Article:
These days, as more people watch television with a phone in hand or a computer in lap, it is de rigueur for a network to have a Twitter hashtag on the screen. Television producers and stars — at least the ones with thick skins — appreciate the instant feedback, and now they are figuring out ways to incorporate it into their shows, thereby completing the feedback loop.
Witness American Idol, which on Wednesday will start to use Twitter to take instant polls of the audience.
Graphics on this Fox singing competition will include questions like "Do you agree with the judges tonight?" and two hashtags (words or phrases preceded by a # symbol, making the comment easy to find) with differing answers. Viewers with Twitter accounts, if they want to participate, will post a comment with one of the two hashtags, and the network and its production partner, FremantleMedia, will update the graphic almost instantly as the results come in. They say it will look like an online tug of war.
For Idol, which pioneered viewer participation more than a decade ago with toll-free phone numbers for voting on singers, the Twitter-powered "fan meter" is another way to excite viewers — particularly those who watch live and who tend to be most valuable to Fox and its advertisers.
While millions of people record the show and will see the Twitter results when they watch it later, "part of the objective is to say, 'The best possible experience is when you watch it live,'" said David Wertheimer, the president for digital for Fox Broadcasting.
''Ultimately, you can see how this dynamic experience could potentially influence the show in real time."
Producers plan to have the "fan meter" feature appear more often once Idol, now in its taped audition episodes, begins its live performance episodes this month. They say it will be repeated in all four time zones in the continental United States. (Maybe Fox will discover that the judge Mariah Carey is more popular in the East, while Nicki Minaj is more popular out West.)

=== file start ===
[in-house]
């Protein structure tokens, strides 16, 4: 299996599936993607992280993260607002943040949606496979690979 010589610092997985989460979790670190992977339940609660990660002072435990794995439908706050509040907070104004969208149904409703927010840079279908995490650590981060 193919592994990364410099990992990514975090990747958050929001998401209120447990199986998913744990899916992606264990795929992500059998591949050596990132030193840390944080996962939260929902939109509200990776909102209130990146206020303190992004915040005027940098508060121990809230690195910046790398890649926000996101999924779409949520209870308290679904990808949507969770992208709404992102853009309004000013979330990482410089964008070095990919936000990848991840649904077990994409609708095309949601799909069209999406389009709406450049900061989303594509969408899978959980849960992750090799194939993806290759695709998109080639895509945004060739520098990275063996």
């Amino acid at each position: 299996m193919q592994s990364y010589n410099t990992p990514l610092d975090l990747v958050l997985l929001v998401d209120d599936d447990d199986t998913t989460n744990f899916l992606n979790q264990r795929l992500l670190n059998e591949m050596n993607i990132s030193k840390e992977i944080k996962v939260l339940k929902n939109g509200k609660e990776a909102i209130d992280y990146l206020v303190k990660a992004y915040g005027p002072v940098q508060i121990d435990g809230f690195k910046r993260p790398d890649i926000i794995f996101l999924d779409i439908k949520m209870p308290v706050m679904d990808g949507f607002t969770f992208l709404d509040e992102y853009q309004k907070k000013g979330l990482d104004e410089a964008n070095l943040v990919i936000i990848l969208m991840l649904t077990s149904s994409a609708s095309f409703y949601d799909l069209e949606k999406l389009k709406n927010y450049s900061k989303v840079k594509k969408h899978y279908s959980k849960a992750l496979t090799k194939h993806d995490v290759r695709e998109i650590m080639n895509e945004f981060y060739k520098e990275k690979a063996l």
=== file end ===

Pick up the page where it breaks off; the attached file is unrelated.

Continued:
The connection to Twitter, which has a disproportionately large following of users under 50, comes at a time when the audience for Idol is aging, just as the 11-year-old show itself is. Its viewers' median age so far this season is 45, down from 49 last year, but up from 32 its very first year. Most shows go through a similar aging process, but the producers want to do whatever they can to stem further losses among younger viewers.
What tends to work best is true interactivity — "talking with" the audience, instead of "talking to," said Mark Ghuneim, a co-founder of Trendrr, a company that tracks online chatter about television shows. MSNBC's Daily Rundown, for instance, has a daily trivia question, with a prize (a mention on the newscast) for the first person to submit the correct answer via Twitter. Last month CBS' Hawaii Five-o let viewers choose the ending of an episode by commenting on Twitter and voting on CBS.com.
''One of the things we've learned is that the audience loves to affect the show in some meaningful way," said Fred Graver, Twitter's head of television, who praised Idol for what the series is doing with the "fan meter."
"The audience gets to not only choose the winner, but there are tons of side bets they can participate in via Twitter along the way that add dimension to the entire experience." That's also how Fox and FremantleMedia talk about Idol — as an "interactive experience." While virtually all of the revenue for the show comes from television, the Internet is a billboard and a way to make watching at home more fun.